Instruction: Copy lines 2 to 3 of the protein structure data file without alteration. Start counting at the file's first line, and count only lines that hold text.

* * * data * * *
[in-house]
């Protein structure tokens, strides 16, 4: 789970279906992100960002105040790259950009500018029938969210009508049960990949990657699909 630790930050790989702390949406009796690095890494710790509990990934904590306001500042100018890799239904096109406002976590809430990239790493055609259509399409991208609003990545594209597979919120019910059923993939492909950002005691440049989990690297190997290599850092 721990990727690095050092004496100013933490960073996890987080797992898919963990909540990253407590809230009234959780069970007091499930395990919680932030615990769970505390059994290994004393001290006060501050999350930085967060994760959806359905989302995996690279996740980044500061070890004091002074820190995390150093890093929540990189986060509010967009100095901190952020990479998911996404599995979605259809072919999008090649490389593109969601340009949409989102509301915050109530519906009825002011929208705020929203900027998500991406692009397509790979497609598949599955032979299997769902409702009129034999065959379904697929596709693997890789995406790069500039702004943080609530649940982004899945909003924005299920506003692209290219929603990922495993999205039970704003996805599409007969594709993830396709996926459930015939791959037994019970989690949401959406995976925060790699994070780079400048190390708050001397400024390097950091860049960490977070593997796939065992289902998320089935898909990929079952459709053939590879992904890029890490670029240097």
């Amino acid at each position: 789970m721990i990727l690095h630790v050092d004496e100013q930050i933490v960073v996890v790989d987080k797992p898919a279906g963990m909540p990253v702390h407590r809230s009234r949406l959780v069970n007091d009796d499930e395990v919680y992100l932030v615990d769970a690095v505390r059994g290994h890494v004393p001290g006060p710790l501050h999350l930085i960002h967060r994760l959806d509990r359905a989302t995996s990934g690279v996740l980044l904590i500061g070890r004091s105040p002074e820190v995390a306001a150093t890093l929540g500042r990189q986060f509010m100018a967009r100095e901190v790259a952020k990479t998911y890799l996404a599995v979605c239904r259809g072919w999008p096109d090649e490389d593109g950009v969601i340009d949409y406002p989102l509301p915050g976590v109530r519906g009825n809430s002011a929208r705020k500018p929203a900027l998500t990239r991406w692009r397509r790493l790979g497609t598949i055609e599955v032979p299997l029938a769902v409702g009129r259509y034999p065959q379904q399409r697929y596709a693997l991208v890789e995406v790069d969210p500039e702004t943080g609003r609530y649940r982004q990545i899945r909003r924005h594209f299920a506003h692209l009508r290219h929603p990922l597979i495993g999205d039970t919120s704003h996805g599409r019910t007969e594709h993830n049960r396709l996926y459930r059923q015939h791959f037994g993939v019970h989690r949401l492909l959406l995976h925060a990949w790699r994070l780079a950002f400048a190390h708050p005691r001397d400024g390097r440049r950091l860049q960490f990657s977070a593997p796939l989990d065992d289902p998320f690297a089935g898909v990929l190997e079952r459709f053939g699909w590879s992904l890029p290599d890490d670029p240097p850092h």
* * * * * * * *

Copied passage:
């Protein structure tokens, strides 16, 4: 789970279906992100960002105040790259950009500018029938969210009508049960990949990657699909 630790930050790989702390949406009796690095890494710790509990990934904590306001500042100018890799239904096109406002976590809430990239790493055609259509399409991208609003990545594209597979919120019910059923993939492909950002005691440049989990690297190997290599850092 721990990727690095050092004496100013933490960073996890987080797992898919963990909540990253407590809230009234959780069970007091499930395990919680932030615990769970505390059994290994004393001290006060501050999350930085967060994760959806359905989302995996690279996740980044500061070890004091002074820190995390150093890093929540990189986060509010967009100095901190952020990479998911996404599995979605259809072919999008090649490389593109969601340009949409989102509301915050109530519906009825002011929208705020929203900027998500991406692009397509790979497609598949599955032979299997769902409702009129034999065959379904697929596709693997890789995406790069500039702004943080609530649940982004899945909003924005299920506003692209290219929603990922495993999205039970704003996805599409007969594709993830396709996926459930015939791959037994019970989690949401959406995976925060790699994070780079400048190390708050001397400024390097950091860049960490977070593997796939065992289902998320089935898909990929079952459709053939590879992904890029890490670029240097």
């Amino acid at each position: 789970m721990i990727l690095h630790v050092d004496e100013q930050i933490v960073v996890v790989d987080k797992p898919a279906g963990m909540p990253v702390h407590r809230s009234r949406l959780v069970n007091d009796d499930e395990v919680y992100l932030v615990d769970a690095v505390r059994g290994h890494v004393p001290g006060p710790l501050h999350l930085i960002h967060r994760l959806d509990r359905a989302t995996s990934g690279v996740l980044l904590i500061g070890r004091s105040p002074e820190v995390a306001a150093t890093l929540g500042r990189q986060f509010m100018a967009r100095e901190v790259a952020k990479t998911y890799l996404a599995v979605c239904r259809g072919w999008p096109d090649e490389d593109g950009v969601i340009d949409y406002p989102l509301p915050g976590v109530r519906g009825n809430s002011a929208r705020k500018p929203a900027l998500t990239r991406w692009r397509r790493l790979g497609t598949i055609e599955v032979p299997l029938a769902v409702g009129r259509y034999p065959q379904q399409r697929y596709a693997l991208v890789e995406v790069d969210p500039e702004t943080g609003r609530y649940r982004q990545i899945r909003r924005h594209f299920a506003h692209l009508r290219h929603p990922l597979i495993g999205d039970t919120s704003h996805g599409r019910t007969e594709h993830n049960r396709l996926y459930r059923q015939h791959f037994g993939v019970h989690r949401l492909l959406l995976h925060a990949w790699r994070l780079a950002f400048a190390h708050p005691r001397d400024g390097r440049r950091l860049q960490f990657s977070a593997p796939l989990d065992d289902p998320f690297a089935g898909v990929l190997e079952r459709f053939g699909w590879s992904l890029p290599d890490d670029p240097p850092h």